Insolvency and Insolvent Trading

Aitken Whyte Lawyers Sunshine Coast


Insolvency – What is it?

The Corporations Act 2001 (Cth) (the ‘Corporations Act’) provides that a person is solvent only if they are able to pay their debts when they fall due. Therefore, put simply a person who is unable to pay their debts is ‘insolvent’.

In the context of commercial law, courts are much more willing to take into consideration the commercial realities of trading. This may include for example creditors’ agreements with debtors to postpone payment of outstanding debts. Therefore, it will not always be straight forward whether a corporation is insolvent or not. The courts have however, consistently looked at a number of characteristics which will point towards insolvency. These characteristics or indications include:

  • overdue taxes;
  • creditor arrangements;
  • issuing post-dated cheques;
  • a history of dishonoured cheques;
  • part payments to creditors (especially in round sums);
  • bank demands; and
  • letters of demand or statutory demands.

Insolvent Trading

Directors have a duty amongst other things, to ensure that they are properly informed of the company’s financial position and ensure the company does not trade if it is insolvent. This duty is a positive one and requires diligence on the part of the director to be consistently aware of the financial position of the company.

Director’s Liability

A Director will be held personally liable for insolvent trading under the Corporations Act where it is found:

  • they were a director at the time the debt was incurred;
  • the company was insolvent at the time or became insolvent as a result of the debt;
  • the director has reasonable ground for suspecting insolvency; and
  • a reasonable person in the position of director of a similar company in like circumstances would be aware of the company’s insolvency.

Where a director is found guilty of insolvent trading the court may impose a monetary penalty and order the individual personally compensate unsecured creditors. In additon, where it is found that the director acted dishonesty in failing to prevent incurring the debt, they may also face criminal charges.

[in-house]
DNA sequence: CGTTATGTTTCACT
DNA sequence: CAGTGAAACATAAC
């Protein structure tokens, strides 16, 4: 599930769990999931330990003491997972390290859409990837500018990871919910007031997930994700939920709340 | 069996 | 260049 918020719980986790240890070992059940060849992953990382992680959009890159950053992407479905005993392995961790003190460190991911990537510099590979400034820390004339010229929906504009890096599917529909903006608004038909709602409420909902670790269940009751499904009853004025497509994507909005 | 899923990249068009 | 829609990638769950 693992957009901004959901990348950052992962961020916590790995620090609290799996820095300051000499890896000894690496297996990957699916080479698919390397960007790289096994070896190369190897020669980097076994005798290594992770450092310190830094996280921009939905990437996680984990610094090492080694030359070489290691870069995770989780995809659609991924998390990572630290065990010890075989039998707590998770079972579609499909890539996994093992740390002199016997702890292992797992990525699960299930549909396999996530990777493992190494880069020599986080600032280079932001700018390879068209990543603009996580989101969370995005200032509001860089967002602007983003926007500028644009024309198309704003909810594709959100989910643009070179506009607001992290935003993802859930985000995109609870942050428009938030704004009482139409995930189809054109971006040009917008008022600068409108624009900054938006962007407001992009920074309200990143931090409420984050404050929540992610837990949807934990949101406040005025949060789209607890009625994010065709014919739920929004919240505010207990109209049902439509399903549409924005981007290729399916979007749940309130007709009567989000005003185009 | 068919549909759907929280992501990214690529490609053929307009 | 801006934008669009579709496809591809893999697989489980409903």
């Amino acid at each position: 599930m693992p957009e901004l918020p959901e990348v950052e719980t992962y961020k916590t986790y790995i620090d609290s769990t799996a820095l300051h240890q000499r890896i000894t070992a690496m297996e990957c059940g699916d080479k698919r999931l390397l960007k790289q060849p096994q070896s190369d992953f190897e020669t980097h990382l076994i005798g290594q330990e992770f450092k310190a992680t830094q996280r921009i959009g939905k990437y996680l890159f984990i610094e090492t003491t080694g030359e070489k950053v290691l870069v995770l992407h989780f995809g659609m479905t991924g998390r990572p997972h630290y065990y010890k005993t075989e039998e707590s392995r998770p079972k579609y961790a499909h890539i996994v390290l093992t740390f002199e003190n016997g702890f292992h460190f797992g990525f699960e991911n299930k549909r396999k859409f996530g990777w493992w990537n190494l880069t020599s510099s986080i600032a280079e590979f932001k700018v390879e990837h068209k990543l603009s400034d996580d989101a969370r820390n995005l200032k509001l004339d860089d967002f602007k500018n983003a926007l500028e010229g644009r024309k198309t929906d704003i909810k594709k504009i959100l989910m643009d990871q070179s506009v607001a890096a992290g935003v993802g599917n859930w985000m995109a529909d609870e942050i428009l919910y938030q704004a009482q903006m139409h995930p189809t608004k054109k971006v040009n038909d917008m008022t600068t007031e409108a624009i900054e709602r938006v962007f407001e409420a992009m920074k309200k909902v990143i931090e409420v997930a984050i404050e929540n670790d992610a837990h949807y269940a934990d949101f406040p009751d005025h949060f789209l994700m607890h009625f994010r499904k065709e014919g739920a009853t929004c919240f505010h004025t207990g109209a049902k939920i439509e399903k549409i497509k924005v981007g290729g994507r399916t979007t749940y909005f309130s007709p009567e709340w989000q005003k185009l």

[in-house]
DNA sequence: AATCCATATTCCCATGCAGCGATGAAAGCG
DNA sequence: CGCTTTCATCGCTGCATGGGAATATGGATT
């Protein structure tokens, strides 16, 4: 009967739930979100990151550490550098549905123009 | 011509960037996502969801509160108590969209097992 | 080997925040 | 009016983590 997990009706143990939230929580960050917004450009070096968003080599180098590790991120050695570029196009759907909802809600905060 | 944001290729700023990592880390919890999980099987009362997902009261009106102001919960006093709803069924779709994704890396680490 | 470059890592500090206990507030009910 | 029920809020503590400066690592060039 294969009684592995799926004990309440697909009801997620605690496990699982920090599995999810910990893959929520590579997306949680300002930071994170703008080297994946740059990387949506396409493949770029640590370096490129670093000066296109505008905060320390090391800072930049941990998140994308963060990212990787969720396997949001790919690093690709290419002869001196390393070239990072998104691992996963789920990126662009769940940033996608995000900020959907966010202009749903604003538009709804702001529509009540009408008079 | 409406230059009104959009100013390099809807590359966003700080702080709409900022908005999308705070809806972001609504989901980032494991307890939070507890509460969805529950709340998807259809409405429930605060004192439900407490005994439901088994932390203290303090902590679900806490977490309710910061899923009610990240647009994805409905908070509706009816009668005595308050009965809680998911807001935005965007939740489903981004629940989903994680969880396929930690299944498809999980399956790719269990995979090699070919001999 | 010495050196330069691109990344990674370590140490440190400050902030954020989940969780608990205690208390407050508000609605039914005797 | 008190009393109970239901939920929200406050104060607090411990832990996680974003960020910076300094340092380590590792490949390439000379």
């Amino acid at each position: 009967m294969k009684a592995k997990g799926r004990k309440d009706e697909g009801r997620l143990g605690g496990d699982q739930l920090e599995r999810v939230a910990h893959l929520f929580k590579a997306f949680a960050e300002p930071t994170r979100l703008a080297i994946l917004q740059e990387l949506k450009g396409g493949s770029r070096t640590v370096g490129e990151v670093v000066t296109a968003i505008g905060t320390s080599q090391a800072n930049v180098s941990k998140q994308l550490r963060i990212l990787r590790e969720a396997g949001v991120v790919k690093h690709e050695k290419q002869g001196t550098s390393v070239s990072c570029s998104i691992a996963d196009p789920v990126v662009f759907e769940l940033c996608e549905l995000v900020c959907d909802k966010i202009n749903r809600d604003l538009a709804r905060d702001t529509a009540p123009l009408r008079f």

A Director’s liability may however be excused where it can be argued that:

  • there were reasonable founds to expect the company was solvent or would remain solvent when incurring the debt; or
  • the director reasonably expected the company was solvent or would remain solvent on the basis of information provided by a competent and reliable subordinate; or
  • the director was not engaged in the management of the company at the time due to a good reason or illness; or
  • the director took all reasonable steps to prevent the company from incurring the debt.

Most of the defences outlined above are difficult to rely on unless the director has remained consistently informed of the company’s financial position. If you think you may be able to rely on one of these defences, it is important you seek legal advice.

Here to Help

Proper experience in dealing with corporate insolvency is essential. Aitken Whyte Lawyers are focused on results. Our commercial law team will advise you on the proper course to take if you are the director of a company which has traded insolvently, if you are owed a debt by a company you believe may be insolvent, or if you would like advice on your company’s status prior to incurring a debt.

Aitken Whyte Lawyers can assist you with all corporate insolvency matters.

Office Location and Contact Details

Sunshine Coast

Aitken Whyte Lawyers
11/8 Pikki Street,
Maroochydore Qld 4558
Ph: +617 5408 0655
Fax: +617 3211 9311
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Aitken Whyte Lawyers

55 Plaza Parade                                               Maroochydore Qld 4558

T: 07 5408 0655

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Lawyers for Sunshine Coast, Maroochydore, Mooloolaba, Buderim, Noosa, Nambour and Caloundra, Queensland, Australia.